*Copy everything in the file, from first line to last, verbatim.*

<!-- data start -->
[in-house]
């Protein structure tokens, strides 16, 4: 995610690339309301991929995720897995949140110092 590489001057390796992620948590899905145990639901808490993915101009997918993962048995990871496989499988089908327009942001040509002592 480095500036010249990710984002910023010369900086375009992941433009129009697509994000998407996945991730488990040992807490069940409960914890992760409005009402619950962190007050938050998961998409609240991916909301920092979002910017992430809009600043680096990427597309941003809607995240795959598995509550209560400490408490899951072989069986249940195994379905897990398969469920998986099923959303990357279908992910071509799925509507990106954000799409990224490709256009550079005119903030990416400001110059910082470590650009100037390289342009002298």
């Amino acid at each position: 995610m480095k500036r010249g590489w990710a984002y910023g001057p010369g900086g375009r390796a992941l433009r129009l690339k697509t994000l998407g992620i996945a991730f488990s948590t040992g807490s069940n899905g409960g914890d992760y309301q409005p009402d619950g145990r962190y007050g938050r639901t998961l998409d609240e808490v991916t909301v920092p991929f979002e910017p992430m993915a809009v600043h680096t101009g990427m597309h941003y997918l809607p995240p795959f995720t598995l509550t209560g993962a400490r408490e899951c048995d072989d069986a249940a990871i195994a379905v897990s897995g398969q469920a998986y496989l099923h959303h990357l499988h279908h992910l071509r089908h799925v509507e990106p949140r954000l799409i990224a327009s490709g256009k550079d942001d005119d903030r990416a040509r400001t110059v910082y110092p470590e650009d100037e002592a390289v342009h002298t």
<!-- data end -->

[in-house]
């Protein structure tokens, strides 16, 4: 995610690339309301991929995720897995949140110092 590489001057390796992620948590899905145990639901808490993915101009997918993962048995990871496989499988089908327009942001040509002592 480095500036010249990710984002910023010369900086375009992941433009129009697509994000998407996945991730488990040992807490069940409960914890992760409005009402619950962190007050938050998961998409609240991916909301920092979002910017992430809009600043680096990427597309941003809607995240795959598995509550209560400490408490899951072989069986249940195994379905897990398969469920998986099923959303990357279908992910071509799925509507990106954000799409990224490709256009550079005119903030990416400001110059910082470590650009100037390289342009002298």
């Amino acid at each position: 995610m480095k500036r010249g590489w990710a984002y910023g001057p010369g900086g375009r390796a992941l433009r129009l690339k697509t994000l998407g992620i996945a991730f488990s948590t040992g807490s069940n899905g409960g914890d992760y309301q409005p009402d619950g145990r962190y007050g938050r639901t998961l998409d609240e808490v991916t909301v920092p991929f979002e910017p992430m993915a809009v600043h680096t101009g990427m597309h941003y997918l809607p995240p795959f995720t598995l509550t209560g993962a400490r408490e899951c048995d072989d069986a249940a990871i195994a379905v897990s897995g398969q469920a998986y496989l099923h959303h990357l499988h279908h992910l071509r089908h799925v509507e990106p949140r954000l799409i990224a327009s490709g256009k550079d942001d005119d903030r990416a040509r400001t110059v910082y110092p470590e650009d100037e002592a390289v342009h002298t």